4. In his opening statement, the prosecutor told the jury it was the responsibility of defense counsel “to represent the defendant in this case and to show you, if they can, why he should not be convicted of these crimes.” Defense counsel did not object to the prosecutor's statement. The failure of defense counsel to object in timely fashion to the statement waives appellant's right to challenge the statement on appeal. Earnest v. State, 262 Ga. 494, 495, 422 S.E.2d 188 (1992). Relying upon OCGA § 17–8–75, appellant asserts the trial court erred in failing to intervene sua sponte because the statement was burden shifting. We disagree. OCGA § 17–8–75 “only requires the judge to act where counsel makes a timely objection.” Id.
5. Error, if any, in the admission under the necessity exception of non-testimonial hearsay statements made by the victim to his aunt was rendered harmless by the admission of other testimony generally covering the same subject matter. Suits v. State, 270 Ga. 362, 365(2) (507 S.E.2d 751 (1998).
6. Appellant contends the trial court erred in permitting the State to introduce evidence showing that Johnell Tolbert badly beat appellant's brother, sending him to the hospital; that appellant tracked Tolbert to a night club, where he confronted him; that, although Tolbert was unarmed, appellant pulled a gun; and that appellant shot Tolbert in the buttocks as Tolbert tried to run away. This evidence was properly admitted to show “identity, course of conduct, intent, and bent of mind.” Collins v. State, 273 Ga. 93, 94, 538 S.E.2d 47 (2000) (decided under former OCGA § 24–2–2).3 There were sufficient similarities between the independent act and the crime charged such that proof of the former tends to prove the latter. Id.
7. Appellant claims his constitutional right to be present was violated when the trial court, the prosecutor, and defense counsel discussed a note sent by the jury asking about the charge on manslaughter.4 The discussion took place in appellant's absence. However, because the discussion pertained to legal matters about which appellant could not have made a meaningful contribution, there was no due process violation. Parks v. State, 275 Ga. 320, 322(3), 565 S.E.2d 447 (2002) (“the right to be present exists where there is a reasonably substantial relation to the fullness of opportunity to defend against the charge and to the extent that a fair and just hearing would be thwarted by the defendant's absence”).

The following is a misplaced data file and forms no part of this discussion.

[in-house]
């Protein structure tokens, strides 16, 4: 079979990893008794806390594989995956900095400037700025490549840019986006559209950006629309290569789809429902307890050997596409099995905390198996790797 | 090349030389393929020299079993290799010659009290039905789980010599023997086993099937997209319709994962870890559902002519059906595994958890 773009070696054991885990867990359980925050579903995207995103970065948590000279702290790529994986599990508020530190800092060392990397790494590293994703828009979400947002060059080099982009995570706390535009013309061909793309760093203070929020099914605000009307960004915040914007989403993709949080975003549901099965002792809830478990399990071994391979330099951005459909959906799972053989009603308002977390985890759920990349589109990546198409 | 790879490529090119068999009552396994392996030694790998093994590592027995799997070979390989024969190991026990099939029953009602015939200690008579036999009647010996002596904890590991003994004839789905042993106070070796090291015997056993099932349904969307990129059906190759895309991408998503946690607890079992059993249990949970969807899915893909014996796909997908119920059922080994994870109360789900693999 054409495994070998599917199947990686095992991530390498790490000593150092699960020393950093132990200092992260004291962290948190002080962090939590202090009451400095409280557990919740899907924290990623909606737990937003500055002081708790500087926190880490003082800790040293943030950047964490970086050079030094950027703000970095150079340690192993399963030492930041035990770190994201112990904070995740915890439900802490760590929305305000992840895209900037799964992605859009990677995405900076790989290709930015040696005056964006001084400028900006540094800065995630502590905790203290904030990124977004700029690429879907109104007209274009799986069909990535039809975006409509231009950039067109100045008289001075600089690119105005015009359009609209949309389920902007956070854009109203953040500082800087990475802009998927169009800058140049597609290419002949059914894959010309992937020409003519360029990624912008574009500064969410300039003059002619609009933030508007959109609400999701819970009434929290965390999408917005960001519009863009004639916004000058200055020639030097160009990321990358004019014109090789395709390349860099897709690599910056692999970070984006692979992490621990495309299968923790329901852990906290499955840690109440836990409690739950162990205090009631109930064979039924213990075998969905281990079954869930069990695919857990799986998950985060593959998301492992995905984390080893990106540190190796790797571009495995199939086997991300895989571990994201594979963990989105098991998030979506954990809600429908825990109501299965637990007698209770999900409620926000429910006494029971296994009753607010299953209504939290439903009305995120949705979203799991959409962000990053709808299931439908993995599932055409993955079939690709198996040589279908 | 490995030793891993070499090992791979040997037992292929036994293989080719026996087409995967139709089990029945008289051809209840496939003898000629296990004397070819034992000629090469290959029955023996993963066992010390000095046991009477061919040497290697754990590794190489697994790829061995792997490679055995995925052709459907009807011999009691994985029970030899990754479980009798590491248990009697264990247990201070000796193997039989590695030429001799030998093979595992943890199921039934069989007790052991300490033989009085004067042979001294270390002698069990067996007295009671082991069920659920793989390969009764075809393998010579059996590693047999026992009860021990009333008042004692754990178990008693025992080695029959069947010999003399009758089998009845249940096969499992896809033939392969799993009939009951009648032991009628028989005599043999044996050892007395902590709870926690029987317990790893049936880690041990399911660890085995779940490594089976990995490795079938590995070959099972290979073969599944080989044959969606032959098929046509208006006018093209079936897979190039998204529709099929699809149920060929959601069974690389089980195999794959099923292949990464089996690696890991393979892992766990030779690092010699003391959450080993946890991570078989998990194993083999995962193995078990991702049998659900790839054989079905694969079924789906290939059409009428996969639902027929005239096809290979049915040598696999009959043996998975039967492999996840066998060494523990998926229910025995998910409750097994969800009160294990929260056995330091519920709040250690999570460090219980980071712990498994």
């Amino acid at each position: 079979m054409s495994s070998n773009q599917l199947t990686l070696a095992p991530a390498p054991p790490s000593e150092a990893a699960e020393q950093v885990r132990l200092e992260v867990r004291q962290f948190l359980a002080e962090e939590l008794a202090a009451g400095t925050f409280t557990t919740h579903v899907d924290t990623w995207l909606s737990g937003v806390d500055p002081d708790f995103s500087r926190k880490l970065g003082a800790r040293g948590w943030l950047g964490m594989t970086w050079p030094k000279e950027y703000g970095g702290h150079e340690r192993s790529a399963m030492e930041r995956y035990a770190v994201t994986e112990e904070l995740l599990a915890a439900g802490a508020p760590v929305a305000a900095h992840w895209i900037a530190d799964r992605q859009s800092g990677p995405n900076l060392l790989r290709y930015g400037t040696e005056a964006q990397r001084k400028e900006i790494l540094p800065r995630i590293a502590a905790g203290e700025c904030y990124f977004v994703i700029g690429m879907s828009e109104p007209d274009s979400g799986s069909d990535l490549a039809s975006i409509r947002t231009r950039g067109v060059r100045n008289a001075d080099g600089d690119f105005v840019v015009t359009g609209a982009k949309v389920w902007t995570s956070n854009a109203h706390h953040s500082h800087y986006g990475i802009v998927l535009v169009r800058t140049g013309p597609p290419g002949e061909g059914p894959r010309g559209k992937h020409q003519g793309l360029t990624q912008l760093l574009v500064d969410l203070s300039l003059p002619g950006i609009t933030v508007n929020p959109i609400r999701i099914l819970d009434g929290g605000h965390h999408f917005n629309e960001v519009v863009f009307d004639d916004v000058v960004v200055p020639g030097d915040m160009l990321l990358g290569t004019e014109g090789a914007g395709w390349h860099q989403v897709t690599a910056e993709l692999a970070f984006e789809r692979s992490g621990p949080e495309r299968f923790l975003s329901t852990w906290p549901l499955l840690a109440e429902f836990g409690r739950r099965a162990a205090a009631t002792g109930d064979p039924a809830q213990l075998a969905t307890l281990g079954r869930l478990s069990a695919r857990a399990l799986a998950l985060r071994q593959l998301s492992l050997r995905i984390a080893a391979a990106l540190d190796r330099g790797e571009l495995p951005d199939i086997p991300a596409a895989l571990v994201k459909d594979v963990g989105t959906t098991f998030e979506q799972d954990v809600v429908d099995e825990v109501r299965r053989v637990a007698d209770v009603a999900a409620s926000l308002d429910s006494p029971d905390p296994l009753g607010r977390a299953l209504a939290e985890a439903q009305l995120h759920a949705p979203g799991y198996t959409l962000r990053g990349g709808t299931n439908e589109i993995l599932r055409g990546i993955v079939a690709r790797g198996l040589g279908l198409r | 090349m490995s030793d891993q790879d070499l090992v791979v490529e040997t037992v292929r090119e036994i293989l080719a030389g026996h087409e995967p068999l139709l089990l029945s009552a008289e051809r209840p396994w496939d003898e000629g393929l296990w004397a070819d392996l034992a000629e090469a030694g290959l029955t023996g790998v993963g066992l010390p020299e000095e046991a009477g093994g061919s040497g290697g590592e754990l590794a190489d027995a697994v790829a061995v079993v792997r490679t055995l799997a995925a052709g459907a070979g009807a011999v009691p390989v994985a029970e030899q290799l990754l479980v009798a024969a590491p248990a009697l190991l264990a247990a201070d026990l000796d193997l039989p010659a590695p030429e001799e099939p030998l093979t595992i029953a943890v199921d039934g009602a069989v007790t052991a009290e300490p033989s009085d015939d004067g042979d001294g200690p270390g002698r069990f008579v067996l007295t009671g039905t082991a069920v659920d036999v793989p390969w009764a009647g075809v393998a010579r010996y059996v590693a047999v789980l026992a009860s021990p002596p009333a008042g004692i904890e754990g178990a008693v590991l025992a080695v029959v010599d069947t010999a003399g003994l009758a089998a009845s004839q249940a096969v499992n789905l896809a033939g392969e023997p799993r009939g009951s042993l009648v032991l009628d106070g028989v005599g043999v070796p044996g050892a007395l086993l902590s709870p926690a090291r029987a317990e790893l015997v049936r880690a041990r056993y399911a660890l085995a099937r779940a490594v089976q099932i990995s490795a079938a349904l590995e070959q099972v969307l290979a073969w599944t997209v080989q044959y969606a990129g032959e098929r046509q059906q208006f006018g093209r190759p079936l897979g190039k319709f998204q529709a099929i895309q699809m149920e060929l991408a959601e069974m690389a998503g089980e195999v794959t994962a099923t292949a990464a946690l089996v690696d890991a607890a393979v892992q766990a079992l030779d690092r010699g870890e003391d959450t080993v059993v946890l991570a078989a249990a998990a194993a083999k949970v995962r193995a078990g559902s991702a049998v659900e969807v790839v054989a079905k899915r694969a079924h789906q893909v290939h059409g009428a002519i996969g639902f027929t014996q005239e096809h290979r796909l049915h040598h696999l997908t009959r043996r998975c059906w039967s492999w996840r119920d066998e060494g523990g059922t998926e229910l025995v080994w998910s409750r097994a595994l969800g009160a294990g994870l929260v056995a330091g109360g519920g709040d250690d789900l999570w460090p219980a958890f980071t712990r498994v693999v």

8. During cross-examination, appellant admitted he was a convicted felon and that he was in possession of a firearm on the day in question. In view of appellant's admissions, the prosecutor asked appellant why he entered a plea of not guilty to the charge of possession of a firearm by a convicted felon. Appellant objected to the prosecutor's question on the ground that he had “the right to plead not guilty to any charges.” The prosecutor responded that he was simply asking appellant about the factual basis for his plea. No immediate ruling was made by the trial court. The prosecutor then asked appellant if he was claiming self defense when he first put the shotgun in the bed of his pickup truck (approximately 40 minutes before the shooting). Defense counsel objected again, asserting appellant was not charged with possessing a firearm at that point in time. Thereupon, the prosecutor, defense counsel and the trial court discussed whether the possession of a firearm charge concerned only the time of the shooting or whether it pertained to the earlier time. At the conclusion of that discussion, the trial court stated: “Count 2 [felony murder] has commission of the offense of possession of a firearm by a convicted felon. A felon did cause the death and then, of course, the last count is just possession of a firearm by a convicted felon, so I'm going to overrule your objection.” On appeal, appellant contends the trial court erred in permitting the prosecutor to cross-examine appellant as to his plea of not guilty to the count charging possession of a firearm by a convicted felon. We discern no error. See generally Gentry v. State, 226 Ga.App. 216, 218, 485 S.E.2d 824 (1997) (like any other party, State has right to conduct a thorough and sifting cross-examination).
9. Appellant argues that the trial court's statement “a felon did cause the death”5 was an improper comment on the evidence and the guilt of the accused. See OCGA § 17–8–57. We disagree. It is clear from the entirety of the trial court's statement that it was simply reading the allegations of the indictment; it was not commenting on the evidence. Moreover, “remarks of a judge assigning a reason for his ruling are neither an expression of opinion nor a comment on the evidence.” Johnson v. State, 246 Ga. 126, 128, 269 S.E.2d 18 (1980).
10. The trial court charged the jury on justification as follows: